“How to be a Good Wife” (M) *** and a half
A LOT of people have dismissed writer/director Martin Prevost’s cheeky but cheerful movie about a French private housekeeping school where the student body comprises late-adolescent young women seeking the skills that future husbands expect spouses to possess.
It is 1968. The French, historically no slouches at revolution, have yet to stage one that will put young women on an equal social, economic, emotional, level with men. The curriculum at the school is strict. The staff comprises owners Robert and Paulette van Der Beck (Francois Berléand and Juliette Binoche), Robert’s overweight and, let’s face it, not all that easy on the eye, sister Gilberte (Yolande Moreau) who teaches cooking and provides the meals for staff and students, and Marie-Thérèise (Noêmie Lvovsky) a nun of no apparent order whose field is morality, laundering, needlework and manners.
Things are going fine until the day when Robert chokes on a bone in his favourite dish of rabbit and leaves the business to Paulette. Shock, horror. The school is broke. And mortgaged to the hilt. Can Grunwald (Edouard Baer) the handsome attorney with whom Paulette was desperately in love before marrying Robert, help her rescue the business? He can, but at a price.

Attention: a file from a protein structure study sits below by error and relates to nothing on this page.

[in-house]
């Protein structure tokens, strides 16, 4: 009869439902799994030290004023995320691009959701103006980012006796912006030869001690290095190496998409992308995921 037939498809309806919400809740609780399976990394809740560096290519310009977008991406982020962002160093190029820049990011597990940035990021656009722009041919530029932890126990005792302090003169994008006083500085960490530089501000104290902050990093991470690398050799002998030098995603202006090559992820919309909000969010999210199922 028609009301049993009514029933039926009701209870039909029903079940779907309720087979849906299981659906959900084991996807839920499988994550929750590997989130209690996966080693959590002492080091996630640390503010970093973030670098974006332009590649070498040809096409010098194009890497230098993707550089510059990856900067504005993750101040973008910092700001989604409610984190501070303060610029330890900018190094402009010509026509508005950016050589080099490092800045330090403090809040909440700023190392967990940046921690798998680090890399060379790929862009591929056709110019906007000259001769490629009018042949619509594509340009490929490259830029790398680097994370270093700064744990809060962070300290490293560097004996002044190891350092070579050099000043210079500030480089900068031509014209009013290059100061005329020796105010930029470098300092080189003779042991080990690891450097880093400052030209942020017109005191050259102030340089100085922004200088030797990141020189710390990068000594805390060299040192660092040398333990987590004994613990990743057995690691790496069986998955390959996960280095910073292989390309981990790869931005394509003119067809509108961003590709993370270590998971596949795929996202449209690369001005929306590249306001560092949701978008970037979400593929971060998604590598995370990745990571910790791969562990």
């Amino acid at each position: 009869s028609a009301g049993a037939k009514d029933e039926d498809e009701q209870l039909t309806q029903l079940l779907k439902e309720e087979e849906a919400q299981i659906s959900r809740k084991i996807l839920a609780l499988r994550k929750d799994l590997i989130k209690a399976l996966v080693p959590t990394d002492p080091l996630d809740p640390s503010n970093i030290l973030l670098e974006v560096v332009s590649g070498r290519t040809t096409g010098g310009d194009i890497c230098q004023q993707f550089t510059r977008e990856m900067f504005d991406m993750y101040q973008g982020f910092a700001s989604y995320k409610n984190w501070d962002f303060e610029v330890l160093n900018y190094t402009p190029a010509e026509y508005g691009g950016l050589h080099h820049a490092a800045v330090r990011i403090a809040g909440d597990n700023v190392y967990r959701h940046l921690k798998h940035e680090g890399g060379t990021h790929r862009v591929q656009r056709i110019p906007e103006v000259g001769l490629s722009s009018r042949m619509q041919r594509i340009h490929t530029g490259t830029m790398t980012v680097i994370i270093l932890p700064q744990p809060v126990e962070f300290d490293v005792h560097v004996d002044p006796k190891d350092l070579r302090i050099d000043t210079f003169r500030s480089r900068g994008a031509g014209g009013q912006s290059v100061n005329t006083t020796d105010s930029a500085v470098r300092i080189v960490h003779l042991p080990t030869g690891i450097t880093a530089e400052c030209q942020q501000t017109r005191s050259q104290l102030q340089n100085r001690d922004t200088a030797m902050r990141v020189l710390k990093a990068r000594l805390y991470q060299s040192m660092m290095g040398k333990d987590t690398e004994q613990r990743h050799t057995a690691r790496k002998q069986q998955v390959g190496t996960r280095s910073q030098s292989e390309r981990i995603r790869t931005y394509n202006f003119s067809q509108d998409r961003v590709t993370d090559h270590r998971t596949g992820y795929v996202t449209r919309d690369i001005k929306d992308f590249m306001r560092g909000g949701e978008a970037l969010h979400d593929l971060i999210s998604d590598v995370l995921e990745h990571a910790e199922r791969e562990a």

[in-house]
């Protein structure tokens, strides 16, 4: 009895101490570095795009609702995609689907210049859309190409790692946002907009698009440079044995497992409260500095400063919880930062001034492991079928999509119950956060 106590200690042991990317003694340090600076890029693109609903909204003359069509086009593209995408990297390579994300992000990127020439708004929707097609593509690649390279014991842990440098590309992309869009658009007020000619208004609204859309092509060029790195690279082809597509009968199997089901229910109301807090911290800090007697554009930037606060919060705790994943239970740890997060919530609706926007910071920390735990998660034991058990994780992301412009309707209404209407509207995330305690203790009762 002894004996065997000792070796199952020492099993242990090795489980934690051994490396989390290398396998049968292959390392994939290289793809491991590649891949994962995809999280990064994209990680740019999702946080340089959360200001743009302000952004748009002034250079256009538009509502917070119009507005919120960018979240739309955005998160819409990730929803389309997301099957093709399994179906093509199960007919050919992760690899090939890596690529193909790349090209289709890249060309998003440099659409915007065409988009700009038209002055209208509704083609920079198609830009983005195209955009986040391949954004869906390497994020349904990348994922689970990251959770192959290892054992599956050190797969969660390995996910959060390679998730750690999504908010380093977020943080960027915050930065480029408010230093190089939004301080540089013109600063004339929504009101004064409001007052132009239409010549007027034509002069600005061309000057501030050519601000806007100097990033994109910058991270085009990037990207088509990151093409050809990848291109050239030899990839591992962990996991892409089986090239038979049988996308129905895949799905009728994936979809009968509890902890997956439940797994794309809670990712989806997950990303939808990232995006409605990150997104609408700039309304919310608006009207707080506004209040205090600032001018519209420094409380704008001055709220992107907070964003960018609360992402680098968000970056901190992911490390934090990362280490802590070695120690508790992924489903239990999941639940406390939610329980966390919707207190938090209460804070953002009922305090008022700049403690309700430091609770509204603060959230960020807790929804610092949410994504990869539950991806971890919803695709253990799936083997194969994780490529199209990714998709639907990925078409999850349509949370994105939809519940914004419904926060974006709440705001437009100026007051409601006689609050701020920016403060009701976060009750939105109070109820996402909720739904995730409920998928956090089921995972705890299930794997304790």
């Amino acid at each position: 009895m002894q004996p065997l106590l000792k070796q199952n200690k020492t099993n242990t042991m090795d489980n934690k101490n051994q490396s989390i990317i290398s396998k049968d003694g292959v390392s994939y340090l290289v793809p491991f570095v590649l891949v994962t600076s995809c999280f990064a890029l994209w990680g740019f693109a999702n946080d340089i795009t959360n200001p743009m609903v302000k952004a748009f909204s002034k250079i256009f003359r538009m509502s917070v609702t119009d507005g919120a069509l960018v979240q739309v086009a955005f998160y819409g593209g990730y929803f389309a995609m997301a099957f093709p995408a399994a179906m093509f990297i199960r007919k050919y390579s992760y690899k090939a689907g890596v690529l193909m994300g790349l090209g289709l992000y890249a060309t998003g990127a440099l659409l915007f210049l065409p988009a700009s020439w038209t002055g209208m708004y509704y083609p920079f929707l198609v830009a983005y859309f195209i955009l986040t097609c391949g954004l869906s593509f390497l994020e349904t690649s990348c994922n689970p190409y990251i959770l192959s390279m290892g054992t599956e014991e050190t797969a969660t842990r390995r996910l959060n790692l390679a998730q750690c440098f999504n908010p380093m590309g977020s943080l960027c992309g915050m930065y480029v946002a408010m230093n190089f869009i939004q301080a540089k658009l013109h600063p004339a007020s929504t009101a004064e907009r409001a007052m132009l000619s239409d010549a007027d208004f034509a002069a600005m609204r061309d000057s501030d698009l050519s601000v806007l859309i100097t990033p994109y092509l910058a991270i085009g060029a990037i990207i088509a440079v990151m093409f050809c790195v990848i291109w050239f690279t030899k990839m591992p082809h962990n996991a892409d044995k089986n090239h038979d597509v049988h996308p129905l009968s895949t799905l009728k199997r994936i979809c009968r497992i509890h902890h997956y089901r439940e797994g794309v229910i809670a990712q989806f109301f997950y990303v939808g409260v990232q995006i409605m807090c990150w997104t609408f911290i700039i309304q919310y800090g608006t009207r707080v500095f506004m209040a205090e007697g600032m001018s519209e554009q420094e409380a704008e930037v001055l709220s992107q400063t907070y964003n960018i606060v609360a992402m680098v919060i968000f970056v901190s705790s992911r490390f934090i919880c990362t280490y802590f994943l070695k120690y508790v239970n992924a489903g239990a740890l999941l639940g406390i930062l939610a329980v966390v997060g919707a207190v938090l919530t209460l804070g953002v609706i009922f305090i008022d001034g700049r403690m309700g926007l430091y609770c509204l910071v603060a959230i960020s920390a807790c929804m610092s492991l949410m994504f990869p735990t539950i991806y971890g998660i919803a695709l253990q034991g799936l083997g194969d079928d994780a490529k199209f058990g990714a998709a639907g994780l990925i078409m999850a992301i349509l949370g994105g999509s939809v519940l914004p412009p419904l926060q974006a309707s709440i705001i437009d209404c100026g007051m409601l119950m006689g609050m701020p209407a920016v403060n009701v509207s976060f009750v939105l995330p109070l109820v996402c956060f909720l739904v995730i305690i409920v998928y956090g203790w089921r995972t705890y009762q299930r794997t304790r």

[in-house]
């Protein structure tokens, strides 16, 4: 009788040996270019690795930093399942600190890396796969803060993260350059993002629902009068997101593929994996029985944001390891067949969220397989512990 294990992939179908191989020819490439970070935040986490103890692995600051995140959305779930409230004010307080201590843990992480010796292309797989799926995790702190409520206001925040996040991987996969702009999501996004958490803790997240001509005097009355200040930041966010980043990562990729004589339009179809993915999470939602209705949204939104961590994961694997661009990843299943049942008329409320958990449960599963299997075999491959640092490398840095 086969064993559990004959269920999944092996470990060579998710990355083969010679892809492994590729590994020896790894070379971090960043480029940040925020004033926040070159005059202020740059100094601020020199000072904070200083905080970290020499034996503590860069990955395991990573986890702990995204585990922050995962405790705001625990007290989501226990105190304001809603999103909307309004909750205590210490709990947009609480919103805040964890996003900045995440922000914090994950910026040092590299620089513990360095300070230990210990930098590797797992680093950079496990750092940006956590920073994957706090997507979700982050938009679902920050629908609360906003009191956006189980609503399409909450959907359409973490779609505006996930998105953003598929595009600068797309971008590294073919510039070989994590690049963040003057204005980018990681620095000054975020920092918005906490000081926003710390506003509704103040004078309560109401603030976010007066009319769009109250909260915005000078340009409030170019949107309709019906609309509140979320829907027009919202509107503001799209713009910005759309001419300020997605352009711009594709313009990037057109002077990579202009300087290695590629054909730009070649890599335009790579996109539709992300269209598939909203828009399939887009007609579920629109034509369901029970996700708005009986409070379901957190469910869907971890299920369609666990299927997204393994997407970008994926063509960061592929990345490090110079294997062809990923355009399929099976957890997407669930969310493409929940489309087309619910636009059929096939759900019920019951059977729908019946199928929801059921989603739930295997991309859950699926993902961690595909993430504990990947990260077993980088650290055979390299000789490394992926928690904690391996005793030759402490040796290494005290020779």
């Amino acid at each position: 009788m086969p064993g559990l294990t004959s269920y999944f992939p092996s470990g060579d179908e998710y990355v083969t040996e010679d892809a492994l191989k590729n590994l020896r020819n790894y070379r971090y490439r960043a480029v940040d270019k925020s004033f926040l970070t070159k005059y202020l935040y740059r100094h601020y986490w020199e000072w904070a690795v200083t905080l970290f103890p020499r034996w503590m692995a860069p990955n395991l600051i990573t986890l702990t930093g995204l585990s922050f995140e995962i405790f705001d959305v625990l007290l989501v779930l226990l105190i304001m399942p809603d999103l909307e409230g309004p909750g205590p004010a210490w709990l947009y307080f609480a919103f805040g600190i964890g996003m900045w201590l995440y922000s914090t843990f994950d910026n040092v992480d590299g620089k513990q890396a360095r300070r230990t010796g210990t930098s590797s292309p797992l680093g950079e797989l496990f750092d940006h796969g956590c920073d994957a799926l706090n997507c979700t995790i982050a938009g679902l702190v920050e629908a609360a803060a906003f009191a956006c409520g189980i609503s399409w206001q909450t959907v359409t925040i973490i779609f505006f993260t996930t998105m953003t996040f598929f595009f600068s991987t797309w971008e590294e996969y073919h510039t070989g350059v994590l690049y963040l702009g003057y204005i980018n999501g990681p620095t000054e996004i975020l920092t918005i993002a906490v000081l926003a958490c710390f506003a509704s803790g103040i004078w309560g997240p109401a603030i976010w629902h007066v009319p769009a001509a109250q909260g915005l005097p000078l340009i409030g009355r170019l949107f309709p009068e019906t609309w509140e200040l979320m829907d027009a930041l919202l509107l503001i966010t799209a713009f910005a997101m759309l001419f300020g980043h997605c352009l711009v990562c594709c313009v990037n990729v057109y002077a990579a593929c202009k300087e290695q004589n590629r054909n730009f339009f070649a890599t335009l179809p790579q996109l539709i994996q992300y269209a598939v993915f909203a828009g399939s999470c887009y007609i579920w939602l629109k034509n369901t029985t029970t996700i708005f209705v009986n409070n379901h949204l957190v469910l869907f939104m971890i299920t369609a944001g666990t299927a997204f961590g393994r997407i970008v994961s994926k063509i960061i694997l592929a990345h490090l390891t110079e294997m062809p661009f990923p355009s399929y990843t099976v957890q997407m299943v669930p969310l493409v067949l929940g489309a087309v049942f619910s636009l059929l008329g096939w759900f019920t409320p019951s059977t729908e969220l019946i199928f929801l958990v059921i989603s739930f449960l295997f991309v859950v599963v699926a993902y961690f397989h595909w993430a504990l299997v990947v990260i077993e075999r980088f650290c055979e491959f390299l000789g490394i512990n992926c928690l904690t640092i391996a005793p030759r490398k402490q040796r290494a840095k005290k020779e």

Meanwhile 16 teenaged girls are learning how to be good wives, giggling as girls in late teens are wont to do, and totally innocently ignorant of the biological imperatives to which their futures are bound.
Yes, this collection of dramatic elements doesn’t make for a great movie, one to carry out of the cinema as a significant experience. Except for the denouement, tearing down the barricades confronting the sexual revolution in a visually lovely song and dance routine as Paulette, Gilberte and Marie-Thérèise lead the pupils toward Paris through beautiful French countryside. The sequence may be lightweight, not particularly relevant to either past or future, but its staging is joyous.
So, who’s right? The naysayers who have dismissed the film? Or this reviewer, who doesn’t totally disagree with the naysayers yet confesses to having found the film entertaining, amusing and agreeably French? Palatable summer holiday escapist viewing pretty well sums it up.
At Palace Electric